Don't just pick the first industry you see. Take a good look through all the ones listed to find the one that will benefit you the most. 

Use Keywords

When recruiters use LinkedIn, they use specific keywords related to their industry. If you use these in your profile, you'll start appearing in their searches. Think of LinkedIn as a search engine. What's something search engines love? Keywords. So in your LinkedIn profile include them everywhere. It's especially important to include them in your Summary and Experience sections. To help you out a bit more, I'll just go through some keywords I use in my profile.

'Digital marketer'
'Content writer'
'Social media'
'Strategist'
'Creative'
'Blogging community'

And I've also listed my 'specialities' - a whole paragraph of keywords and skills.

The reason I've included these is simple. They're all related to what I've done, what I currently do, and what I'll be doing in the future. It ensures employers you have everything they need.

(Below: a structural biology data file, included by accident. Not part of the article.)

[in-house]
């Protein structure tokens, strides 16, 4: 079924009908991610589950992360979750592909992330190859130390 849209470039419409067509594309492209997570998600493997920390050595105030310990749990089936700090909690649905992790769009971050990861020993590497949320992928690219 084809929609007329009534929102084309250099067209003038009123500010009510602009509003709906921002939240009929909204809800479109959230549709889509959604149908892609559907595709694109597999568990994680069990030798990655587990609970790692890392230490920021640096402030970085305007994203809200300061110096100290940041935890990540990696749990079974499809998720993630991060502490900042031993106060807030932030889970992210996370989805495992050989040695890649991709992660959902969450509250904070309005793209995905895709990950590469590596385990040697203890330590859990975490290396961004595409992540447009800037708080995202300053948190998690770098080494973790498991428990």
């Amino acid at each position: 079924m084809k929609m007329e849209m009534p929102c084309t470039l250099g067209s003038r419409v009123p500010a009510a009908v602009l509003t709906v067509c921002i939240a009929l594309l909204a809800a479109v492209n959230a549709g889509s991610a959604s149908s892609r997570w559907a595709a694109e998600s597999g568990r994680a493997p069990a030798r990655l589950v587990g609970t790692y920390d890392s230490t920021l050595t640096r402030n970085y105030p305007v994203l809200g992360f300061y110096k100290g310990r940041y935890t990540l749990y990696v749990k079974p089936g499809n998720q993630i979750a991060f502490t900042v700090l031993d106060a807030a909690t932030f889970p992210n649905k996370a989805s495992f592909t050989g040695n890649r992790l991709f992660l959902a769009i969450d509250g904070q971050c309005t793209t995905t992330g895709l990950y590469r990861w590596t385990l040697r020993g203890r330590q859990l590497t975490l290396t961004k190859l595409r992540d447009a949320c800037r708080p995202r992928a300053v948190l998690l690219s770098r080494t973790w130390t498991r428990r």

Why Not Try This?

Make a list of keywords that people in your industry might use to search for someone with your skills, experience and knowledge. Pick out common words and try to scatter these throughout your profile. Want to know what this is called? SEO. This ensures you'll be found in searches, which gives you more chance of someone getting in touch with you about a job.

Make Sure There Are No Errors

This goes without saying but I'll go ahead and say it anyway. It's like anything we do. If someone finds a spelling error or other mistake on your LinkedIn profile, they'll leave in a flash. Plus, if you spell one or two of your keywords wrong, they won't work as keywords, which could limit your chances of being found in recruiter searches.

Why Not Try This?

When you've written your profile, read it. Then read it again. Then go to sleep. The next day, read it again. Then get your other half/mum/dad/friend to read it. Then read it again. After that, you're good to go. 

Treat It Like Your CV